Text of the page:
Can We Say We’re Unschoolers if We Require Maths?


Some people will tell you if you unschool everything except maths, you’re not really an unschooler. For how can we say to our kids, “I trust you will learn everything you need to know… but not maths”? We either trust or we don’t. Nothing else makes much sense. So yes, I do understand that point-of-view.

But before I upset anyone with my opinions, I want to say I also understand how difficult it is to let go of maths. If you look back through my posts, or listen to my unschool maths podcast, you’ll discover there was a time when I required my children to do some formal maths every day. I didn’t trust enough either.

Were we unschoolers even though I required some maths? I certainly thought we were. I’d have been very upset if someone had suggested we weren’t.

Looking back to those days when my kids filled out worksheets or did online maths exercises, I know I still had lots to learn about the unschooling philosophy. But this doesn’t mean we weren’t on the unschooling pathway. The particular point we were at was the point just right for my family at that time. As I learned more, and listened to and observed my children, my understanding and trust grew, and I was able to throw off more of my insecurities and old ideas.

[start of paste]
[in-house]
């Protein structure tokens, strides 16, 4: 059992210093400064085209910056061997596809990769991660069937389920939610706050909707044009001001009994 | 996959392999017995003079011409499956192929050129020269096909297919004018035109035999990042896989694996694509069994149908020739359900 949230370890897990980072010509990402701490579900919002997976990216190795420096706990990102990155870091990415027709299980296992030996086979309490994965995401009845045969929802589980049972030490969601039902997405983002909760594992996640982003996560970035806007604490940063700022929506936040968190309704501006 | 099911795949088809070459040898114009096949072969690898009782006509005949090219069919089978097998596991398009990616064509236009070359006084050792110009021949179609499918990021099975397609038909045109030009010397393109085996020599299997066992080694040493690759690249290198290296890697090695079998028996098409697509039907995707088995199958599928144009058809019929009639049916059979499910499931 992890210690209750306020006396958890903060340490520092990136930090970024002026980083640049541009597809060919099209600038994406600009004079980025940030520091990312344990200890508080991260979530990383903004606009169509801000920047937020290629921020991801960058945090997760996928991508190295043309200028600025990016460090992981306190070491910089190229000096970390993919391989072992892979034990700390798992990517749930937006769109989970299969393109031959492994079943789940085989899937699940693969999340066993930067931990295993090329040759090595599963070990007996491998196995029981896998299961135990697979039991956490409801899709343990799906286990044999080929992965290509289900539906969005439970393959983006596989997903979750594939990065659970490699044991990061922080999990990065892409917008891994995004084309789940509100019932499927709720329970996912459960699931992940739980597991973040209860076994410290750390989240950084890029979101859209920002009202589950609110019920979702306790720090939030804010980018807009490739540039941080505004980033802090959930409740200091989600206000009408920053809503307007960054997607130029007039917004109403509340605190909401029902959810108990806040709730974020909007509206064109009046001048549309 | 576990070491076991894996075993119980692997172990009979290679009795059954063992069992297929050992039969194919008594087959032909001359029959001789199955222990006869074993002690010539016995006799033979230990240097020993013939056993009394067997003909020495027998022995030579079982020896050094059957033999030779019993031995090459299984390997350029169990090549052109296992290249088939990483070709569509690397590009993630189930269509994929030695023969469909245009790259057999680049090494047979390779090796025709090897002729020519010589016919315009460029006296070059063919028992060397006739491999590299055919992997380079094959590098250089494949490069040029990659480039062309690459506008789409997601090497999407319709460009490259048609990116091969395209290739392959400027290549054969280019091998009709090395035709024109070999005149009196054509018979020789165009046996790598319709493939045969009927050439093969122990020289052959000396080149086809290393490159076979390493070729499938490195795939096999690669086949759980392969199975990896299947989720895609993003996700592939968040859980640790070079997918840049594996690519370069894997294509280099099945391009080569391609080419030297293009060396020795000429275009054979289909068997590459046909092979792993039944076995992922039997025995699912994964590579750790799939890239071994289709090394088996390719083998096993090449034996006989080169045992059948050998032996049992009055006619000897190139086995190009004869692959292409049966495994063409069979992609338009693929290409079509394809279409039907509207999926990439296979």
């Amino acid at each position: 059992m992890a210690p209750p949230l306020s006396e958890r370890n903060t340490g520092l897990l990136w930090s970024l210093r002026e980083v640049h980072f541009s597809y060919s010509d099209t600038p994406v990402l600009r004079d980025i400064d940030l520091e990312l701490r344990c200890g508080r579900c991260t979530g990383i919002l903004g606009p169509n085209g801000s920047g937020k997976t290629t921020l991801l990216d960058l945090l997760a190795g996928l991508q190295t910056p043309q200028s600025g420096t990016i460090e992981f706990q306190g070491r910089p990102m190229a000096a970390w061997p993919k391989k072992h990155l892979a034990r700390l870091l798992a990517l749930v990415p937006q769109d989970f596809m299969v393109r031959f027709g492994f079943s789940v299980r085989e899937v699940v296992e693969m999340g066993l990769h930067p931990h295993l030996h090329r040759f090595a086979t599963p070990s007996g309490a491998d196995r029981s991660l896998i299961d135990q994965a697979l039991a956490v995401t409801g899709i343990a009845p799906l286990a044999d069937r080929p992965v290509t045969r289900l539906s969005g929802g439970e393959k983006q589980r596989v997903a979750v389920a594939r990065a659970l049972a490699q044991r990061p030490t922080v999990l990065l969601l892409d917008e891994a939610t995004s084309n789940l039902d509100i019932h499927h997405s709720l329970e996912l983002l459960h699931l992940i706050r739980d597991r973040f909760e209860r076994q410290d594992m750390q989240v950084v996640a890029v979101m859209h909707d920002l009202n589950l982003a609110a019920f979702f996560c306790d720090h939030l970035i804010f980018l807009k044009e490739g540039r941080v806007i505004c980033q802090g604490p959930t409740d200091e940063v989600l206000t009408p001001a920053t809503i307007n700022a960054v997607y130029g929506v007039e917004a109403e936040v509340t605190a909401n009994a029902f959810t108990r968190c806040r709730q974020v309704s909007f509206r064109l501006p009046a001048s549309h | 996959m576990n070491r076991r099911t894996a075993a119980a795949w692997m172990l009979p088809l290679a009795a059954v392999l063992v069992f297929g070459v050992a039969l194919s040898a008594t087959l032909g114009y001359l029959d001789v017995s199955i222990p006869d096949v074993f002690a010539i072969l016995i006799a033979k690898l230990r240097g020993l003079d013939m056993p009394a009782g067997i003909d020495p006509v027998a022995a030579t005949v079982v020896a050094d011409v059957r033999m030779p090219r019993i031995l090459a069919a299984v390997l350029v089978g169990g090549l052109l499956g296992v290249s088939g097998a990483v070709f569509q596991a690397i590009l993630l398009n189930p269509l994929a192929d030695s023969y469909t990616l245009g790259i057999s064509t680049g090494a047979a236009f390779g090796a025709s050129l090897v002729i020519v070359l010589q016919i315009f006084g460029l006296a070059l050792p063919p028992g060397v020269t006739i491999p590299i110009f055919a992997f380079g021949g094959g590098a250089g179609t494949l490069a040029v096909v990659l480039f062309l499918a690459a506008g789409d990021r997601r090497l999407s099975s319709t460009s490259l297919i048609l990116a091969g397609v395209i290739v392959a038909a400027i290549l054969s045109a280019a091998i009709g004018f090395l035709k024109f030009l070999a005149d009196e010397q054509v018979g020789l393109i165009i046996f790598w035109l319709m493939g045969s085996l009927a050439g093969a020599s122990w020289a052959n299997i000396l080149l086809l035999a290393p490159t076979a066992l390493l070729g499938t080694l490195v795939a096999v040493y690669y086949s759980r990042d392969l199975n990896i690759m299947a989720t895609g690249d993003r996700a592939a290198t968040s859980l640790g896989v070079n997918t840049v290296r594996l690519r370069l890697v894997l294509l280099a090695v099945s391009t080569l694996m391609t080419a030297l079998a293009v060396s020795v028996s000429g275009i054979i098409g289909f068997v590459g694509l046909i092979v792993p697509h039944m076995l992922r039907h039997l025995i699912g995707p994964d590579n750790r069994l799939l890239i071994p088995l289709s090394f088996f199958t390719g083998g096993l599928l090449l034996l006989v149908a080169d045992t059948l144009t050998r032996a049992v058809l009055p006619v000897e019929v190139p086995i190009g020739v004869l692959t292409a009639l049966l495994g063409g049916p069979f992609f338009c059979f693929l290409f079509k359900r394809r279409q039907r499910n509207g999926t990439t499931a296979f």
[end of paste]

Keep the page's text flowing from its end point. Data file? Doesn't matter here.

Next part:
But what would have happened if someone had stopped by, after hearing about my insistence on maths, and said, “You can’t call yourselves unschoolers!”? I might have felt squashed and discouraged. I could have thought, “If that’s what unschooling is all about, then it’s not for us,” and given up. But no one challenged me. No one judged our unschooling and so we have been able to explore and grow at our own pace, and our unschooling way of life has deepened.

So if you’re ‘unschooling except for maths’, I think that’s quite okay. I hope you’ll stick around and keep sharing my posts, perhaps join in with the discussion. Who knows? One day you might, like us, throw caution to the wind, and let go further. I’d smile if you did, because I want everyone to experience what we have found. Good things should be shared! Letting the unschooling philosophy extend to maths, and then to all parts of our life, has been truly amazing for us.